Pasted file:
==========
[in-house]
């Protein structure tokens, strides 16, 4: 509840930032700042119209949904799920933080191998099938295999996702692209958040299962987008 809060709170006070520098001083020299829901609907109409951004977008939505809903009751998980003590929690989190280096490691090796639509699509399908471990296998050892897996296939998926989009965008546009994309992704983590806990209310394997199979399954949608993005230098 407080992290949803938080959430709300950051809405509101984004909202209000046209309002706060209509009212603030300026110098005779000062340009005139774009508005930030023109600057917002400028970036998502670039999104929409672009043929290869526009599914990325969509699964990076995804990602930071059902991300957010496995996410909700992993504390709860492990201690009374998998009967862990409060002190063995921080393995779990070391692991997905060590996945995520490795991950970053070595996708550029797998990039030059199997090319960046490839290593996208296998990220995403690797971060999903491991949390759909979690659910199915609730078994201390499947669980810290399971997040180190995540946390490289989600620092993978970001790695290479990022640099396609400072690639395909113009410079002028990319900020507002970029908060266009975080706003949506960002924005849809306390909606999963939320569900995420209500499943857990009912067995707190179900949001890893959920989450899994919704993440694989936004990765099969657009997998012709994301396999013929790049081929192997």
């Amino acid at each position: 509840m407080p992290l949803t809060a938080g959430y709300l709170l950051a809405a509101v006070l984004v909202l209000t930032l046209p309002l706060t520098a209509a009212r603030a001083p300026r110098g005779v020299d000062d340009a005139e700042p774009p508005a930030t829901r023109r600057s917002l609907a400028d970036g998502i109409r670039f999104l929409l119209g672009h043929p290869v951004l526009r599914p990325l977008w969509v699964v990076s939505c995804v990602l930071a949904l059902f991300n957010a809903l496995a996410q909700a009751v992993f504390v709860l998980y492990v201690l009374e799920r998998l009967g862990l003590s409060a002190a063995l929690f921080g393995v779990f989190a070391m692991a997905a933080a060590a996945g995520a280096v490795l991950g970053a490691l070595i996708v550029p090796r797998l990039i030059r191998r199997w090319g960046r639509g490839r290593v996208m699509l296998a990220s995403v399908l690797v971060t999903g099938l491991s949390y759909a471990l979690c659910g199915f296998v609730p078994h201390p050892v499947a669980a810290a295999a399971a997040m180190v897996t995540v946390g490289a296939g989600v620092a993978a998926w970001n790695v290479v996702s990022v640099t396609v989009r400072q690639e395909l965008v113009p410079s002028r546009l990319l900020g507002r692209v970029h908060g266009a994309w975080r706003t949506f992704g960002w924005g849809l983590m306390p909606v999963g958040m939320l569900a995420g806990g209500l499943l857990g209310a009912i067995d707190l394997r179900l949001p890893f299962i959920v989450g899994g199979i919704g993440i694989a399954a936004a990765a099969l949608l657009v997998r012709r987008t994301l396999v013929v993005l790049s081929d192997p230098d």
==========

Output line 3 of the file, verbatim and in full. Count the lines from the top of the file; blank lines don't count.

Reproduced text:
């Amino acid at each position: 509840m407080p992290l949803t809060a938080g959430y709300l709170l950051a809405a509101v006070l984004v909202l209000t930032l046209p309002l706060t520098a209509a009212r603030a001083p300026r110098g005779v020299d000062d340009a005139e700042p774009p508005a930030t829901r023109r600057s917002l609907a400028d970036g998502i109409r670039f999104l929409l119209g672009h043929p290869v951004l526009r599914p990325l977008w969509v699964v990076s939505c995804v990602l930071a949904l059902f991300n957010a809903l496995a996410q909700a009751v992993f504390v709860l998980y492990v201690l009374e799920r998998l009967g862990l003590s409060a002190a063995l929690f921080g393995v779990f989190a070391m692991a997905a933080a060590a996945g995520a280096v490795l991950g970053a490691l070595i996708v550029p090796r797998l990039i030059r191998r199997w090319g960046r639509g490839r290593v996208m699509l296998a990220s995403v399908l690797v971060t999903g099938l491991s949390y759909a471990l979690c659910g199915f296998v609730p078994h201390p050892v499947a669980a810290a295999a399971a997040m180190v897996t995540v946390g490289a296939g989600v620092a993978a998926w970001n790695v290479v996702s990022v640099t396609v989009r400072q690639e395909l965008v113009p410079s002028r546009l990319l900020g507002r692209v970029h908060g266009a994309w975080r706003t949506f992704g960002w924005g849809l983590m306390p909606v999963g958040m939320l569900a995420g806990g209500l499943l857990g209310a009912i067995d707190l394997r179900l949001p890893f299962i959920v989450g899994g199979i919704g993440i694989a399954a936004a990765a099969l949608l657009v997998r012709r987008t994301l396999v013929v993005l790049s081929d192997p230098d």